9 Oct 2013
First and foremost, we believe that speed is more than a feature. Speed is the most important feature. If your application is slow, people won’t use it…
We think that the application has to be fast, and if it’s not, you can see what happens. We have every single one of our portfolio company services on Pingdom, and we take a look at that every week. When we see some of our portfolio company’s applications getting bogged down, we also note that they don’t grow as quickly. There is real empirical evidence that substantiates the fact that speed is more than a feature. It’s a requirement.
In the spring of 2010, tech VC Fred Wilson said this about the web applications that his company, Union Square Ventures, supports. Considering the fact that Union Square backs household-name winners like Etsy, Meetup, and SoundCloud, it’s safe to assume Fred knows what he’s talking about.
Three years ago, Joshua Bixby wrote this great post that validated Fred’s statement. Joshua randomly selected five sites backed by Union Square and ran them through WebPagetest, and found that the median site took 4.5 seconds to fully load. Pretty good, especially compared to the then-benchmark of around 7 seconds for Fortune 500 sites.
Recently, someone asked me if VC-backed sites still outperform other sites, and I thought it was high time to revisit this question.
1. Per Joshua’s study, randomly select five sites currently backed by Union Square. (I’ve anonymized these, so as to avoid embarrassing anyone.)
2. Using WebPagetest, test each site’s home page nine times — first as the page would load over DSL and then over cable — via the test server in Dulles, VA. (While cable has overtaken DSL in usage, I feel like it’s too early to disregard DSL completely. And as we’ll find out in a moment, the DSL results are pretty compelling.)
3. Take the median load time for each page and plot it next to Joshua’s 2010 test results.
4. New in 2013: Using the frame-by-frame filmstrip view of the median load time for each page, identify the median time to interact. (TTI is the point at which the primary page content appears and becomes interactive, e.g. a feature banner that contains a call-to-action button.)
This is where I’ll let you in on my under-the-vest hypothesis: based on the recent spate of findings that pages are getting bigger and slower, I somewhat-more-than-half-expected to learn that pages had slowed down somewhat, even in this set of sites. But the results were more striking than I’d expected:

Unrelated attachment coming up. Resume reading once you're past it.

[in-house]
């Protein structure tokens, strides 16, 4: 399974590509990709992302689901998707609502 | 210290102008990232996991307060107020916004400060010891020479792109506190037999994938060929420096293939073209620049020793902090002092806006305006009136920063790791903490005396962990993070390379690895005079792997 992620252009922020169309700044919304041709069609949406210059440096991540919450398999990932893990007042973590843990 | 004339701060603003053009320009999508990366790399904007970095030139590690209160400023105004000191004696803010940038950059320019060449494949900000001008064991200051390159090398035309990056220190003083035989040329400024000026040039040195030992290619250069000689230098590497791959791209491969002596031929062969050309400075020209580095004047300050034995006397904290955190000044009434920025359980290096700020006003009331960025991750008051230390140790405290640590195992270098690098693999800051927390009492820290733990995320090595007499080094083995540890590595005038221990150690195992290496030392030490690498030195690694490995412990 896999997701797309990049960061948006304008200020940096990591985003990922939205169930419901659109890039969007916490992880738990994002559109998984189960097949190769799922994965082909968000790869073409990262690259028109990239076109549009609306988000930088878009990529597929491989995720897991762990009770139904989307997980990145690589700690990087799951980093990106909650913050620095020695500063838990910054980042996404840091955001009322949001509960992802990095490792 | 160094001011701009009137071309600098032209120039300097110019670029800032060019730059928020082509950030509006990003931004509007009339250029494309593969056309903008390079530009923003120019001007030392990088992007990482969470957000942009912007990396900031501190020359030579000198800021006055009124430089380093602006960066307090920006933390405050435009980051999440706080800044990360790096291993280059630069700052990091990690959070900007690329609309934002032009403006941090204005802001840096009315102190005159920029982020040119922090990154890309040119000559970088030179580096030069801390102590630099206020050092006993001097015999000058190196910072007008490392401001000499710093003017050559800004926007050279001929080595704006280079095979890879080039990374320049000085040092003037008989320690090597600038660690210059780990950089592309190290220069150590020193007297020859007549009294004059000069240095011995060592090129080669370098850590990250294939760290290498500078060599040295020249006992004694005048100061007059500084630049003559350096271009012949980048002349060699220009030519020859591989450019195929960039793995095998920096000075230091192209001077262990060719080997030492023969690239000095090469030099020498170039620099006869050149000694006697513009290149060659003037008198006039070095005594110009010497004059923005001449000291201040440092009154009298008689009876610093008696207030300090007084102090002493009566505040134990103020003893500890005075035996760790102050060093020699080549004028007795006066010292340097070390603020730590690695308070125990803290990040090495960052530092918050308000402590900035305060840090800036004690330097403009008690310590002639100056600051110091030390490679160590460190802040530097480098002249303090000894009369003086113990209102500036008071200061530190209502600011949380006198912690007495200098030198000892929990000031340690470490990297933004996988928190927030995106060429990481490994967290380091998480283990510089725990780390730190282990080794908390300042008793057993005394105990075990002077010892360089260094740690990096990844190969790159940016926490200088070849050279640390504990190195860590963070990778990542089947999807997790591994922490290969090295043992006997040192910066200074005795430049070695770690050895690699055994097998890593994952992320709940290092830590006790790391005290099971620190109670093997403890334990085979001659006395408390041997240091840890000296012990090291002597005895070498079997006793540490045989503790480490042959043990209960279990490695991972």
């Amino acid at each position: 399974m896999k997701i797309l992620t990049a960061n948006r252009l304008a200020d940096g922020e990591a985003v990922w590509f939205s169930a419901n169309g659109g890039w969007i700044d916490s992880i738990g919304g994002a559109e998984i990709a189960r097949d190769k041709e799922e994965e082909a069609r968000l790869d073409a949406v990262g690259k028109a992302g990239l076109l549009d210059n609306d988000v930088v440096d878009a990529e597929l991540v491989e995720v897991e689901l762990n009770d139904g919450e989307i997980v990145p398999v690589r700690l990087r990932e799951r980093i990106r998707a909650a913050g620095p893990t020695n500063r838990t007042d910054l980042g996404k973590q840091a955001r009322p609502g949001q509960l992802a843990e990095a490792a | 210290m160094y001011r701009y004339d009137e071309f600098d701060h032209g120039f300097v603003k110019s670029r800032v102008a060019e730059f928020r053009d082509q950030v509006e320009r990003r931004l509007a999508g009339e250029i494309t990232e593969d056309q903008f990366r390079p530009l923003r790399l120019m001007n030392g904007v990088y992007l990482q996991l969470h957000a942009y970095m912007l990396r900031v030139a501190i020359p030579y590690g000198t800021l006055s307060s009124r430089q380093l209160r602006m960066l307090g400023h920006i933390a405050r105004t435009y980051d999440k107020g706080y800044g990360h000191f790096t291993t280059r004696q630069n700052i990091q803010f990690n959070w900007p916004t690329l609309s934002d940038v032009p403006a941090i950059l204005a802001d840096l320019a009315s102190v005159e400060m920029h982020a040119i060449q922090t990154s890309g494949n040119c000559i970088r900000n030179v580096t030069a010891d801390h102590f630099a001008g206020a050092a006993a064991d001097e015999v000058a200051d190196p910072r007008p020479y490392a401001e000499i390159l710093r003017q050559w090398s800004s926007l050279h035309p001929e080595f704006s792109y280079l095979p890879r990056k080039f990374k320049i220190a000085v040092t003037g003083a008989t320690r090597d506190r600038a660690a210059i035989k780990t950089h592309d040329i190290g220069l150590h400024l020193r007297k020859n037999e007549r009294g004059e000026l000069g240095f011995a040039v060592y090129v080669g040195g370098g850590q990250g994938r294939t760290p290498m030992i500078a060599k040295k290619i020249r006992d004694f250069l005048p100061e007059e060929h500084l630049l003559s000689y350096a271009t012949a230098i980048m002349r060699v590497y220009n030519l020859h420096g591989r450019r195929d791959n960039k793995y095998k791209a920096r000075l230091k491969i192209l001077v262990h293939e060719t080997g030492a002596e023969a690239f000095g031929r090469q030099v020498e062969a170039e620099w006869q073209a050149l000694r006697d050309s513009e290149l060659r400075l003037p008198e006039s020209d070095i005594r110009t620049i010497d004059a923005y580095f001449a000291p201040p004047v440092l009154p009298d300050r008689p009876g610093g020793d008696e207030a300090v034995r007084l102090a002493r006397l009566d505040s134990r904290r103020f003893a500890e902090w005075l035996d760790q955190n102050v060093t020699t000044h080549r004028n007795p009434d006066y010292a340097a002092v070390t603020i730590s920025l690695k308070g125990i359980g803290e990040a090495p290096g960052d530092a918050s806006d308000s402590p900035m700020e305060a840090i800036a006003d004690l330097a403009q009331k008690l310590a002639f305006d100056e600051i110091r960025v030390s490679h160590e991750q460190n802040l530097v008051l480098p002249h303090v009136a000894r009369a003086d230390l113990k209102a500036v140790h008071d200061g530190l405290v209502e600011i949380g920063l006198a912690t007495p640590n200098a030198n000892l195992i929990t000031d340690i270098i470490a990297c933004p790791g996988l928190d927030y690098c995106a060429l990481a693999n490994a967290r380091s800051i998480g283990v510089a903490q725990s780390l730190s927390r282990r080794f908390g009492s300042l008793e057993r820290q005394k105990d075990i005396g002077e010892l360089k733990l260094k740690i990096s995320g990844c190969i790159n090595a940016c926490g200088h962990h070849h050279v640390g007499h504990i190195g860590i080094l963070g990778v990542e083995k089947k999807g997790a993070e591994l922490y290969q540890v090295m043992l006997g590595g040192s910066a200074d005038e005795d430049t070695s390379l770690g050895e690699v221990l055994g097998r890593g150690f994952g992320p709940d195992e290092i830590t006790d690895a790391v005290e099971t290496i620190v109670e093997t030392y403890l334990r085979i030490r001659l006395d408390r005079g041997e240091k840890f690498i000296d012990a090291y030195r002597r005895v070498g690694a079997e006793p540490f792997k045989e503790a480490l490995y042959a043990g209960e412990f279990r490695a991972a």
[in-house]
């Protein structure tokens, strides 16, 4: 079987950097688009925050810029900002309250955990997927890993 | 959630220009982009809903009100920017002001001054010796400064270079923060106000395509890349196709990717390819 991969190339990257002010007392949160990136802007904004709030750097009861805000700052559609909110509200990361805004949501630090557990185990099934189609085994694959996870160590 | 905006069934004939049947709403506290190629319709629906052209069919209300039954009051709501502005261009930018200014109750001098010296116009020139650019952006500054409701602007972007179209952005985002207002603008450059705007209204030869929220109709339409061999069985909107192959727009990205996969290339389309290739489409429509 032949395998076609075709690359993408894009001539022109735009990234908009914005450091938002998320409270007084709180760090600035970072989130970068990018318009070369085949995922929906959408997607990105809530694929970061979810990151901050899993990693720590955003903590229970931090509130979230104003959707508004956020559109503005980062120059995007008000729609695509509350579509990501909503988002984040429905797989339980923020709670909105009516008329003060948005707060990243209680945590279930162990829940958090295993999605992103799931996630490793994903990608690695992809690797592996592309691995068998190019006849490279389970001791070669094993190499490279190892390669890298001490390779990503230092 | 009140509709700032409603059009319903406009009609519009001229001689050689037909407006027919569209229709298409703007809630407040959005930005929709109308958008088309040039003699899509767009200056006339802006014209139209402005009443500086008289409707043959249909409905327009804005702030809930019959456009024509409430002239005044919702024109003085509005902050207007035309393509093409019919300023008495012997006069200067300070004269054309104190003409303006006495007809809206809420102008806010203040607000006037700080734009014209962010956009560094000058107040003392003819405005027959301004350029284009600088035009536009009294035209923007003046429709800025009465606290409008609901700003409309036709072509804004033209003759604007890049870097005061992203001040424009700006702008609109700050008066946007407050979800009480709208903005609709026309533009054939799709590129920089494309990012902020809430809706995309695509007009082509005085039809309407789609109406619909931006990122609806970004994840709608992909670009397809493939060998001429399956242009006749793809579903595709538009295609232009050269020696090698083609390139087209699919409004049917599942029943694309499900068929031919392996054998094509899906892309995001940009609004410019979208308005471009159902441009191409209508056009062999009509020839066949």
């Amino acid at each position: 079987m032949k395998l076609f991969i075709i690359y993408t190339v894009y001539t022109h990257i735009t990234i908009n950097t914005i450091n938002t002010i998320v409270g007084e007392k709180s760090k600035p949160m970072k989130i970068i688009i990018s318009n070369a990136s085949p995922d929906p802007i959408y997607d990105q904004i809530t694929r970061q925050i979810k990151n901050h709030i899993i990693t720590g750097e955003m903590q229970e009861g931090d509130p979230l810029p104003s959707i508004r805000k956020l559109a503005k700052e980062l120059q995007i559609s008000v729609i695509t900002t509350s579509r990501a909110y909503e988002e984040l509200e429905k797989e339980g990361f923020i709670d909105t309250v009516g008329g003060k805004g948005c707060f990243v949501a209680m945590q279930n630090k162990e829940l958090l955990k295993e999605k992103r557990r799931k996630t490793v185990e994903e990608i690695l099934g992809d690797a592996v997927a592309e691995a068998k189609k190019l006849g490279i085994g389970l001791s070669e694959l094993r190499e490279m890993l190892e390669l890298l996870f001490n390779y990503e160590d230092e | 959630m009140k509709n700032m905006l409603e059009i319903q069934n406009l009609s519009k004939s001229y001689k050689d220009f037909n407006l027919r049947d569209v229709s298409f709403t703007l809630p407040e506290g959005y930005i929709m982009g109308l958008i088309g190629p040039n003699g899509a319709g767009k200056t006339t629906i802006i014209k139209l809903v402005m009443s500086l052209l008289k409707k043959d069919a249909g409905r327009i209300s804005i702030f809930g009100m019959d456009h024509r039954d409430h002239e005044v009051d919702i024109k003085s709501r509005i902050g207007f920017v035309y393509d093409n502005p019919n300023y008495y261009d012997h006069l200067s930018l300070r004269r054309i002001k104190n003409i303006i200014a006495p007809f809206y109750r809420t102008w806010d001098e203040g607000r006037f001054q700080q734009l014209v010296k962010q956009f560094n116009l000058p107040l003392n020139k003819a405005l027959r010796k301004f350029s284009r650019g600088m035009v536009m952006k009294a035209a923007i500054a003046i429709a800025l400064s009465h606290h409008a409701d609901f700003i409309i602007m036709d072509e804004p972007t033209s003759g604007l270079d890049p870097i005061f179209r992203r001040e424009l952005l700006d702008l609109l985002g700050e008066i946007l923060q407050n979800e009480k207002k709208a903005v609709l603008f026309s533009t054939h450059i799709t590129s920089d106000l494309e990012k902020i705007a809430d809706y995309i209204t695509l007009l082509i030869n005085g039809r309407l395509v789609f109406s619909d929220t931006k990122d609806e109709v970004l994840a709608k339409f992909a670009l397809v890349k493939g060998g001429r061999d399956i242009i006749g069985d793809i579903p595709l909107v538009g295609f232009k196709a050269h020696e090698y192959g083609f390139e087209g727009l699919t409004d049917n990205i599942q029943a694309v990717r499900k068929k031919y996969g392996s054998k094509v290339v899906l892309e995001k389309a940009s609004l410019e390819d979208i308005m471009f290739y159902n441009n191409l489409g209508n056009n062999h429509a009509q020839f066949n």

- The current median load times over both DSL (11.44s) and cable (5.15s) are slower than the 2010 load time (4.54).
- The median time to interact over DSL (5.6s) is slower than the 2010 load time (4.54s).
- While the median TTI over cable is relatively fast at 3.5 seconds, it’s not optimal. Ideally, pages should be interactive in less than 3 seconds.
- The median page was 1520KB and contained 100 resource requests. Unfortunately, we don’t have these numbers from 2010, but it’s a fairly safe assumption that this is an increase over three years ago, and that this parallels the growth we’ve seen elsewhere in the Alexa Retail 500 and in the sites tracked by the HTTP Archive.
|Load time – DSL (2010)||Load time – DSL (2013)||Load time – Cable (2013)||TTI – DSL (2013)||TTI – Cable (2013)|
If tables aren’t your thing, check out the graph versions, first showing the difference between the 2010 load time and the 2013 load times for both DSL and cable:
You can see that, across the board, load times over DSL are dramatically slower. Load times over cable vary between being somewhat faster and significantly slower.
And now, for interest’s sake, let’s look at how the current TTIs compare to the 2010 load time:
It’s interesting to note that, while in theory TTI should be significantly faster than load time, in these tests the TTI over DSL was still markedly slower, while the TTI over cable was only marginally faster in most cases.
Caveat and conclusions
This is obviously a pretty simple ad-hoc set of tests. We’re looking at just the home pages, so we can’t measure flow or see how pages perform deeper into the visit. And we’re only looking at five sites. But it’s still telling to look at these simple numbers side-by-side with the numbers from five years ago.
I’m drawing attention to this, not to shame site owners or VCs, but to highlight the persistent performance challenges presented by page growth and complexity. Even hot household-name sites aren’t immune to these challenges.